Resources for 2023 National Native HIV/AIDS Awareness Day
On World AIDS Day 2022, the National HIV/AIDS Program for the Indian Health Service (IHS) coordinated the release of the Indigenous HIV/AIDS Syndemic Strategy: Weaving Together the National HIV, STI, and Viral Hepatitis PlansExit Disclaimer(PDF, 3.62MB). Referred to as the Indigi-HAS, the Strategy complements the existing National HIV/AIDS Strategy, and includes additional very specific topics important to Indigenous communities. It adopts a syndemic approach, addressing HIV, hepatitis C virus, and sexually transmitted infections in an integrated way. As we recognize National Native HIV/AIDS Awareness (NNHAAD), we offer resources that recognize the impact of HIV among Native populations and highlight the work happening in communities around the country to engage Native people, including American Indians, Alaska Natives, and Native Hawaiians, in fully ending the HIV epidemic.
The theme for the 2023 observance of NNHAAD, which is recognized annually on the first day of Spring and falls on March 20 this year, is Weaving Our Horizon: Strength. CommUnity. Equity. NNHAAD gives hope and support to people in communities throughout America regarding HIV, draws attention to those with HIV, and honors those who have been lost.
HISstory, HERstory, THEIRstory, OURSTORY: Storytelling as Resilience
The IHS, the Minority HIV/AIDS Fund, and HHS provided support to Kua`aina Associates, which partnered with the Northwest Portland Area Indian Health Board to produce OURSTORY, a celebration of life told through tradition oral/storytelling. Watch two of the videos we are highlighting from the initiative. In HISstory, Brad Lum, an HIV long-term survivor and HIV/AIDS community leader, discusses how he continues to thrive despite his diagnosis. Watch Brad’s video. Lisa Tiger, an HIV and AIDS educator and advocate, shares HERstory, and discusses the journey she made from resistance to acceptance regarding HIV treatment. Watch Lisa’s video to hear more.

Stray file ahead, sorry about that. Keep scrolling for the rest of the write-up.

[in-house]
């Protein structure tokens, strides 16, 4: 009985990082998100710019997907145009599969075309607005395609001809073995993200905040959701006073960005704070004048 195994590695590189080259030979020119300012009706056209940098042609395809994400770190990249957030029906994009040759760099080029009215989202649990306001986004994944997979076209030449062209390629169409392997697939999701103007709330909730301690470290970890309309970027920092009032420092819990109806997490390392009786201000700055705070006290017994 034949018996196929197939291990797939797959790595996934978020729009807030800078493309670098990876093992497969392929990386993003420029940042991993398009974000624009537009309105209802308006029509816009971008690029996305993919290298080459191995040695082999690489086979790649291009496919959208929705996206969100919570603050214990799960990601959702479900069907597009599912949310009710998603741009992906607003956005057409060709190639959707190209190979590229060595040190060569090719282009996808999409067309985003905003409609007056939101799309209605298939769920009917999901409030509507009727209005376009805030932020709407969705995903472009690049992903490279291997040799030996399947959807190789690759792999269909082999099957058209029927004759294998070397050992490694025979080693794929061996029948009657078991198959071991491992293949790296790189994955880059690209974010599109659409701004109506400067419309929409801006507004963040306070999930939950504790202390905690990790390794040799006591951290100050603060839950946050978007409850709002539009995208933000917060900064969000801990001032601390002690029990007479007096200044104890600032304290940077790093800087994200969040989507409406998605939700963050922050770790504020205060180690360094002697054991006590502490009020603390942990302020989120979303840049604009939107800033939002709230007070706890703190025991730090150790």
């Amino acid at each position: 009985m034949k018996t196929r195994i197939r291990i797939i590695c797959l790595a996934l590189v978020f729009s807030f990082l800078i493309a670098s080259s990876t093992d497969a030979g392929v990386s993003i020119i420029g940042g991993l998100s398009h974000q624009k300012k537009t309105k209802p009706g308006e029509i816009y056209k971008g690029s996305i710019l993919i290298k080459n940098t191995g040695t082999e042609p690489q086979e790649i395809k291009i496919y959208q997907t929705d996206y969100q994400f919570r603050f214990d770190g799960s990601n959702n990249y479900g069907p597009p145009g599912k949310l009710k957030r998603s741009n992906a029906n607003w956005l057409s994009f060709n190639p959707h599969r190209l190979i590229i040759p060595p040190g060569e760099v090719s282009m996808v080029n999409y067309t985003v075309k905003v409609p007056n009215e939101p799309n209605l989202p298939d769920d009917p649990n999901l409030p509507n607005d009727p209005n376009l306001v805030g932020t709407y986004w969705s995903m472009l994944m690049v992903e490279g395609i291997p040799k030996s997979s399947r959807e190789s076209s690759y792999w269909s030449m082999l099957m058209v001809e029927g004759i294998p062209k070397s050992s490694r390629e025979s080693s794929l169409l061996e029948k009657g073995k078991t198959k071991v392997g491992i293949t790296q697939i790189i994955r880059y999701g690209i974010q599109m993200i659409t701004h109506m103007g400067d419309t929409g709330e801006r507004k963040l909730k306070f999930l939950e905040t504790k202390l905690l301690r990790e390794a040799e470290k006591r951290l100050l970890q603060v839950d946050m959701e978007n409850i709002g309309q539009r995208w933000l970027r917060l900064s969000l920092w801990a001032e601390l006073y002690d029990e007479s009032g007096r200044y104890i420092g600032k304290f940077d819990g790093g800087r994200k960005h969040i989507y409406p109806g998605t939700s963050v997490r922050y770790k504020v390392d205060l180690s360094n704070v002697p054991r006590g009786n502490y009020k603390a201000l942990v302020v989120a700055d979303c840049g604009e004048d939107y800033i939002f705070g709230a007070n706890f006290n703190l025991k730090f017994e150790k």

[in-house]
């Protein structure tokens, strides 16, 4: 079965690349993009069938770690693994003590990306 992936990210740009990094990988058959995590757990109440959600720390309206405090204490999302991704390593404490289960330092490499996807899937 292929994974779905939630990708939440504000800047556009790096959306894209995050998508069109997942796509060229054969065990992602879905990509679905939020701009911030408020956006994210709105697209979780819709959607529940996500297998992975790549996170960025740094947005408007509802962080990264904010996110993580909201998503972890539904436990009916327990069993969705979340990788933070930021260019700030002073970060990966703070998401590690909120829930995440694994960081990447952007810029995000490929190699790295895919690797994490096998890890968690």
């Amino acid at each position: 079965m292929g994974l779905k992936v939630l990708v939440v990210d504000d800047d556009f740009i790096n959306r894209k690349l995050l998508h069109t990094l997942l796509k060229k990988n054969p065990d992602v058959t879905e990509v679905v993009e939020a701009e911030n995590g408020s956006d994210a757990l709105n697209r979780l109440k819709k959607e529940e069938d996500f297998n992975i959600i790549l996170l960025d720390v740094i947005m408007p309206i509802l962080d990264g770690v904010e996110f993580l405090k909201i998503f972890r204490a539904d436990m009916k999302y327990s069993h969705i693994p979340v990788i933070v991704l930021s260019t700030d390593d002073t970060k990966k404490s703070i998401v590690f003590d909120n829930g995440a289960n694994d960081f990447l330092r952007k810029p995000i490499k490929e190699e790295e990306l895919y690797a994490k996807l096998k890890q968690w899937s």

OURSTORY aims to: (1) increase HIV knowledge and awareness about prevention, (2) promote early diagnosis, (3) increase access to treatment for HIV, (4) stimulate discussion of pre-exposure prophylaxis (PrEP) uptake for HIV prevention, (5) address stigma barriers, and (6) document and preserve stories for future generations.
- The IHS National HIV/AIDS Program coordinates and promotes HIV/AIDS prevention and treatment activities specific to Indigenous communities as part of a comprehensive public health approach. Visit the site to learn more.
- The National Native HIV Network resources page provides information from various federal partners, including the CDC, IHS, the Minority HIV/AIDS Fund, and HIV.gov. You may view the site hereExit Disclaimer and read the fact sheetsExit Disclaimer about HIV in Native communities.
- Read IHS’ Two-Spirit web page to learn more about the term and how it is used to describe gender-variant members of Native communities.
Join in Observing National Native HIV/AIDS Awareness Day
Join the conversation on social media platforms by using the hashtag #NNHAAD. You can also follow these handles for your NNHAAD messages and resources: